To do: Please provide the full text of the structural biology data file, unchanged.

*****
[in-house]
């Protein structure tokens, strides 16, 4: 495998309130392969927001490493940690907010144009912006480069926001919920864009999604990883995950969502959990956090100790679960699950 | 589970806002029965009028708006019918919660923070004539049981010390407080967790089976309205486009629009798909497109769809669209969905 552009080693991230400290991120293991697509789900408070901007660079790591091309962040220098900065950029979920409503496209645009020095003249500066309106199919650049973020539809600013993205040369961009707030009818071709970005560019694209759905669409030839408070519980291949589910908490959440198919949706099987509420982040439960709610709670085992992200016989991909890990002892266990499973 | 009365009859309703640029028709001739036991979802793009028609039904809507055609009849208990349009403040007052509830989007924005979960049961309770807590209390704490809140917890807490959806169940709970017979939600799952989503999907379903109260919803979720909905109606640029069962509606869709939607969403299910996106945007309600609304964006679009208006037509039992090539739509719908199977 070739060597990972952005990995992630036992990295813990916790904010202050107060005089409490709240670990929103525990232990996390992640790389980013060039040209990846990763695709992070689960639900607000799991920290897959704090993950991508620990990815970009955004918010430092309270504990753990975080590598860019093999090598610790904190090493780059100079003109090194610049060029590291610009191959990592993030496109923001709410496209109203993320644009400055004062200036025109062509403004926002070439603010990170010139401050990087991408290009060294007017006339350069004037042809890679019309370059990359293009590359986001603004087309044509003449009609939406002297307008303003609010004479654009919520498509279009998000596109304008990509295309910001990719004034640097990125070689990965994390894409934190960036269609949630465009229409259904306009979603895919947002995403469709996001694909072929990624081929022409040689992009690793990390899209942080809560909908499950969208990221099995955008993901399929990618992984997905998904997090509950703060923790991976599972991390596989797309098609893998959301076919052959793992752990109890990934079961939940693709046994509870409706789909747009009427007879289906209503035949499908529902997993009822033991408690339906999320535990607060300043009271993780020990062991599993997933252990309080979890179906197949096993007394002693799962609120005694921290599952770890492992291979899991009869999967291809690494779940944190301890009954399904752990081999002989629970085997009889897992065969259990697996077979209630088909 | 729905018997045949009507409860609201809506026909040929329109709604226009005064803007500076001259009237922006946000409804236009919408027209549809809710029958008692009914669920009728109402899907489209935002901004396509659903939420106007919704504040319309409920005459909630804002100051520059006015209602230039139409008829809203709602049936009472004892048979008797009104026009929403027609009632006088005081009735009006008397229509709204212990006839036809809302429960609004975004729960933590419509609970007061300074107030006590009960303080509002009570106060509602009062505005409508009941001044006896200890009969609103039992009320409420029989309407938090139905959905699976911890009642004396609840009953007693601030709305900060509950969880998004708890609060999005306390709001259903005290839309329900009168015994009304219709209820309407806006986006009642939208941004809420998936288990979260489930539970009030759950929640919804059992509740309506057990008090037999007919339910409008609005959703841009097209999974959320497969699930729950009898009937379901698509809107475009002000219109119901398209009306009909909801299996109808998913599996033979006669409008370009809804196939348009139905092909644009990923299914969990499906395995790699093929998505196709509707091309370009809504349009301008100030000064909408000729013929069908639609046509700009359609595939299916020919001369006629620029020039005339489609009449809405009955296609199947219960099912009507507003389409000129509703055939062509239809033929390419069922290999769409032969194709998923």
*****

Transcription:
[in-house]
């Protein structure tokens, strides 16, 4: 495998309130392969927001490493940690907010144009912006480069926001919920864009999604990883995950969502959990956090100790679960699950 | 589970806002029965009028708006019918919660923070004539049981010390407080967790089976309205486009629009798909497109769809669209969905 552009080693991230400290991120293991697509789900408070901007660079790591091309962040220098900065950029979920409503496209645009020095003249500066309106199919650049973020539809600013993205040369961009707030009818071709970005560019694209759905669409030839408070519980291949589910908490959440198919949706099987509420982040439960709610709670085992992200016989991909890990002892266990499973 | 009365009859309703640029028709001739036991979802793009028609039904809507055609009849208990349009403040007052509830989007924005979960049961309770807590209390704490809140917890807490959806169940709970017979939600799952989503999907379903109260919803979720909905109606640029069962509606869709939607969403299910996106945007309600609304964006679009208006037509039992090539739509719908199977 070739060597990972952005990995992630036992990295813990916790904010202050107060005089409490709240670990929103525990232990996390992640790389980013060039040209990846990763695709992070689960639900607000799991920290897959704090993950991508620990990815970009955004918010430092309270504990753990975080590598860019093999090598610790904190090493780059100079003109090194610049060029590291610009191959990592993030496109923001709410496209109203993320644009400055004062200036025109062509403004926002070439603010990170010139401050990087991408290009060294007017006339350069004037042809890679019309370059990359293009590359986001603004087309044509003449009609939406002297307008303003609010004479654009919520498509279009998000596109304008990509295309910001990719004034640097990125070689990965994390894409934190960036269609949630465009229409259904306009979603895919947002995403469709996001694909072929990624081929022409040689992009690793990390899209942080809560909908499950969208990221099995955008993901399929990618992984997905998904997090509950703060923790991976599972991390596989797309098609893998959301076919052959793992752990109890990934079961939940693709046994509870409706789909747009009427007879289906209503035949499908529902997993009822033991408690339906999320535990607060300043009271993780020990062991599993997933252990309080979890179906197949096993007394002693799962609120005694921290599952770890492992291979899991009869999967291809690494779940944190301890009954399904752990081999002989629970085997009889897992065969259990697996077979209630088909 | 729905018997045949009507409860609201809506026909040929329109709604226009005064803007500076001259009237922006946000409804236009919408027209549809809710029958008692009914669920009728109402899907489209935002901004396509659903939420106007919704504040319309409920005459909630804002100051520059006015209602230039139409008829809203709602049936009472004892048979008797009104026009929403027609009632006088005081009735009006008397229509709204212990006839036809809302429960609004975004729960933590419509609970007061300074107030006590009960303080509002009570106060509602009062505005409508009941001044006896200890009969609103039992009320409420029989309407938090139905959905699976911890009642004396609840009953007693601030709305900060509950969880998004708890609060999005306390709001259903005290839309329900009168015994009304219709209820309407806006986006009642939208941004809420998936288990979260489930539970009030759950929640919804059992509740309506057990008090037999007919339910409008609005959703841009097209999974959320497969699930729950009898009937379901698509809107475009002000219109119901398209009306009909909801299996109808998913599996033979006669409008370009809804196939348009139905092909644009990923299914969990499906395995790699093929998505196709509707091309370009809504349009301008100030000064909408000729013929069908639609046509700009359609595939299916020919001369006629620029020039005339489609009449809405009955296609199947219960099912009507507003389409000129509703055939062509239809033929390419069922290999769409032969194709998923």